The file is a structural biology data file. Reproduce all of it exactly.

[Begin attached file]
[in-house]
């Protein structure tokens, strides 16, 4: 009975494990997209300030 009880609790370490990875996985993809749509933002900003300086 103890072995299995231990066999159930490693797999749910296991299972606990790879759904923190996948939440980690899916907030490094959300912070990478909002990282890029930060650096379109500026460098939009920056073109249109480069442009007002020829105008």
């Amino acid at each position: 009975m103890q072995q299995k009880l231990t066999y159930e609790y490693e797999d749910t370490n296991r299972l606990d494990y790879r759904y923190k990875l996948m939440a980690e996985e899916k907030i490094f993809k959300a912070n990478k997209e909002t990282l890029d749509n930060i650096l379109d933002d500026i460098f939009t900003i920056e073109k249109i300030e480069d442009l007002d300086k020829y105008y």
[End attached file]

[in-house]
């Protein structure tokens, strides 16, 4: 009975494990997209300030 009880609790370490990875996985993809749509933002900003300086 103890072995299995231990066999159930490693797999749910296991299972606990790879759904923190996948939440980690899916907030490094959300912070990478909002990282890029930060650096379109500026460098939009920056073109249109480069442009007002020829105008």
């Amino acid at each position: 009975m103890q072995q299995k009880l231990t066999y159930e609790y490693e797999d749910t370490n296991r299972l606990d494990y790879r759904y923190k990875l996948m939440a980690e996985e899916k907030i490094f993809k959300a912070n990478k997209e909002t990282l890029d749509n930060i650096l379109d933002d500026i460098f939009t900003i920056e073109k249109i300030e480069d442009l007002d300086k020829y105008y």